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Industry welcomes European diagnostics regulations

Trade bodies say they will support greater use of personalised medicines
Companion diagnostics

Industry bodies have welcomed new European medical device legislation, which they say will support greater use of companion diagnostics and personalised medicines.

The Regulation on In-Vitro Diagnostic (IVD) Medical Devices was agreed by the European Council and Parliament alongside wider med device reforms, brought in in the wake the PIP breast implant scandal.

The European Biopharmaceutical Enterprises (EBE) and the European Federation of Pharmaceutical Industries and Associations (EFPIA) voiced qualified support for the new IVD regulations.

Though described as a “compromise agreement”, the trade bodies gave their approval in a joint statement, saying medical devices are “essential for the safe and effective use of a corresponding medicinal product”.

Barbara Freischem, executive director of EBE, commented: “I am pleased that the council and the Parliament Health Committee have finally reached an agreement under the strong leadership of MEP Peter Liese.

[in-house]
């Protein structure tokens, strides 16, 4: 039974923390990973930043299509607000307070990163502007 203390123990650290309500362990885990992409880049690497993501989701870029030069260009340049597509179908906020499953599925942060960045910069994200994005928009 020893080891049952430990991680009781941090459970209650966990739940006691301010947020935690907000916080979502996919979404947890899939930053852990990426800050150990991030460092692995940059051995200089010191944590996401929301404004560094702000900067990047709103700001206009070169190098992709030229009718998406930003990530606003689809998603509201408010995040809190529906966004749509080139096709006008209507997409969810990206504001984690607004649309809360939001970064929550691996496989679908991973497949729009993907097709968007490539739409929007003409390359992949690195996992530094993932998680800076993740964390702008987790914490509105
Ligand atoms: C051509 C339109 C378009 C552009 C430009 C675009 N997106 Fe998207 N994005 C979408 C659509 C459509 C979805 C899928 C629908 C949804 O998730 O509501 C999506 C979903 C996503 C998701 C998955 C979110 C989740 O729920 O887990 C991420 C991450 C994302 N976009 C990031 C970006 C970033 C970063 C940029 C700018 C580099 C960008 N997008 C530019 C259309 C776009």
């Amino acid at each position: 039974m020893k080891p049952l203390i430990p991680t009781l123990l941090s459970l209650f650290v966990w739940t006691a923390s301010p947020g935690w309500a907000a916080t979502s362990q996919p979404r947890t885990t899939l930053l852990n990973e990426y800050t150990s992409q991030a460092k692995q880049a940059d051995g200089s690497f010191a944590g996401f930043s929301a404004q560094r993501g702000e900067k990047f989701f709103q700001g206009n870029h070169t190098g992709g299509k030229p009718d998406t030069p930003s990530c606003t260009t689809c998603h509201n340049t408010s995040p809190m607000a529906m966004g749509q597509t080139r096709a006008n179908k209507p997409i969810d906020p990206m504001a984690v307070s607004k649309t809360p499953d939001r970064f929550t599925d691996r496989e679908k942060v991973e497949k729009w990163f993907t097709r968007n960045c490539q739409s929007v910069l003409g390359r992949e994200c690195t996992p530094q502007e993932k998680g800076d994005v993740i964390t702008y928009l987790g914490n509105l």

“The legislation will provide a firm basis for a rapid expansion in companion diagnostics and personalised medicine, which offers huge potential for patients and public health.”

However, the two trade bodies anticipate the added safety checks will be “challenging to implement for IVD manufacturers”.

In addition to increased emphasis on follow-up quality, performance and safety of marketed devices, the new rules also require consultation with national or European regulators on a device's suitability in relation to the drug prior to any license application.

EFPIA and the EBE also have expressed concern over the lack of guidance for the process, and called on the European Parliament Health Committee to provide clear direction for how a companion device's “scientific validity” will be evaluated.

Additionally, the EBE and EFPIA identified Next Generation Sequencing (NGS) tests - used to screen patients for biomarkers - as another area in which further detail on how the new legislation will regulate such tests is required.

Freischam added: “Clarifications are still needed on a number of topics and the biopharmaceutical industry will remain actively engaged to ensure that the regulation reaches its goal for the benefit of patients.”

Article by
Dominic Tyer

21st June 2016

From: Regulatory

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